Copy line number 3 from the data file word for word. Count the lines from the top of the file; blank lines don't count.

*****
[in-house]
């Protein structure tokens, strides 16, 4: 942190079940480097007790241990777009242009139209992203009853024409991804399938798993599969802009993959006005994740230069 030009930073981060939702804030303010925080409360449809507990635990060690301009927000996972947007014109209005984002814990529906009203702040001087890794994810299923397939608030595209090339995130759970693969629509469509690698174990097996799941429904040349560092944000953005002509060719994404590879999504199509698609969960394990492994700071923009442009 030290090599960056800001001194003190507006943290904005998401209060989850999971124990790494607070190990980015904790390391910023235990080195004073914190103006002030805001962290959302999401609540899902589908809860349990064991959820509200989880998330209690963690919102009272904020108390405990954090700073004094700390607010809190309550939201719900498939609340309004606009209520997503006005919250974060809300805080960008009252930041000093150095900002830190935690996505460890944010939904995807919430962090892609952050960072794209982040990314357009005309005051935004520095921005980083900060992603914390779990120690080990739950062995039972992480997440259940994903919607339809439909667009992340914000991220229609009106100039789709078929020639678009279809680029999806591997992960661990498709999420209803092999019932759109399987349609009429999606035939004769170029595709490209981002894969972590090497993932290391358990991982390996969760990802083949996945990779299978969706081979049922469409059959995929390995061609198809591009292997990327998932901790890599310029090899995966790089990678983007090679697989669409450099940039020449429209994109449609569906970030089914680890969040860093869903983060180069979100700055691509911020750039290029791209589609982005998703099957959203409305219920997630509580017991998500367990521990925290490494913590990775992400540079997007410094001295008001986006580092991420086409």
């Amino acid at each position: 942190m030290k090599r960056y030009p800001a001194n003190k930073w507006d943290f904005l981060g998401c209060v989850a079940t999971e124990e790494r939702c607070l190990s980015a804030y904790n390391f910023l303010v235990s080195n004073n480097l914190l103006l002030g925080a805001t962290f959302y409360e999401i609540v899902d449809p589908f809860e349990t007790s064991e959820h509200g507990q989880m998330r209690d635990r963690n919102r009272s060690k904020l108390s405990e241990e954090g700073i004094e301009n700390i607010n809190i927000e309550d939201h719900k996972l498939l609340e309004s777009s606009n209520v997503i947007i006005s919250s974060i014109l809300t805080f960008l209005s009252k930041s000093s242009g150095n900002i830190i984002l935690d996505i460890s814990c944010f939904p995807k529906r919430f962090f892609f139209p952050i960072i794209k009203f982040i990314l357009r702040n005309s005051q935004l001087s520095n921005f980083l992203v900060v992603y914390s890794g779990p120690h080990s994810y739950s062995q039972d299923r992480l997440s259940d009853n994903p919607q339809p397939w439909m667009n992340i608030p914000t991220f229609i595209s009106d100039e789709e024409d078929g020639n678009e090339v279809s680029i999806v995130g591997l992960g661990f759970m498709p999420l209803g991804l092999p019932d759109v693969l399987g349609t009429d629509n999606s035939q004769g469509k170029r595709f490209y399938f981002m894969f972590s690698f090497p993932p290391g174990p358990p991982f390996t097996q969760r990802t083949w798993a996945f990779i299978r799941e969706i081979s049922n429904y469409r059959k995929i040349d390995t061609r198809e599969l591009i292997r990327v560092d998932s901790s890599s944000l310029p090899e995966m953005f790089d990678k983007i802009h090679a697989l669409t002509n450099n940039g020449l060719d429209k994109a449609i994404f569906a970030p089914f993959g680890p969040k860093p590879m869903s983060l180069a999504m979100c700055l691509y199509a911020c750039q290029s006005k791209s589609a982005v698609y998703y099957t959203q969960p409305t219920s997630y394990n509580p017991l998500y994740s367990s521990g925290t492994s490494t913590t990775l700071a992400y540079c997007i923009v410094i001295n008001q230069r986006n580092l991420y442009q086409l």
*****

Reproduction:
């Amino acid at each position: 942190m030290k090599r960056y030009p800001a001194n003190k930073w507006d943290f904005l981060g998401c209060v989850a079940t999971e124990e790494r939702c607070l190990s980015a804030y904790n390391f910023l303010v235990s080195n004073n480097l914190l103006l002030g925080a805001t962290f959302y409360e999401i609540v899902d449809p589908f809860e349990t007790s064991e959820h509200g507990q989880m998330r209690d635990r963690n919102r009272s060690k904020l108390s405990e241990e954090g700073i004094e301009n700390i607010n809190i927000e309550d939201h719900k996972l498939l609340e309004s777009s606009n209520v997503i947007i006005s919250s974060i014109l809300t805080f960008l209005s009252k930041s000093s242009g150095n900002i830190i984002l935690d996505i460890s814990c944010f939904p995807k529906r919430f962090f892609f139209p952050i960072i794209k009203f982040i990314l357009r702040n005309s005051q935004l001087s520095n921005f980083l992203v900060v992603y914390s890794g779990p120690h080990s994810y739950s062995q039972d299923r992480l997440s259940d009853n994903p919607q339809p397939w439909m667009n992340i608030p914000t991220f229609i595209s009106d100039e789709e024409d078929g020639n678009e090339v279809s680029i999806v995130g591997l992960g661990f759970m498709p999420l209803g991804l092999p019932d759109v693969l399987g349609t009429d629509n999606s035939q004769g469509k170029r595709f490209y399938f981002m894969f972590s690698f090497p993932p290391g174990p358990p991982f390996t097996q969760r990802t083949w798993a996945f990779i299978r799941e969706i081979s049922n429904y469409r059959k995929i040349d390995t061609r198809e599969l591009i292997r990327v560092d998932s901790s890599s944000l310029p090899e995966m953005f790089d990678k983007i802009h090679a697989l669409t002509n450099n940039g020449l060719d429209k994109a449609i994404f569906a970030p089914f993959g680890p969040k860093p590879m869903s983060l180069a999504m979100c700055l691509y199509a911020c750039q290029s006005k791209s589609a982005v698609y998703y099957t959203q969960p409305t219920s997630y394990n509580p017991l998500y994740s367990s521990g925290t492994s490494t913590t990775l700071a992400y540079c997007i923009v410094i001295n008001q230069r986006n580092l991420y442009q086409l």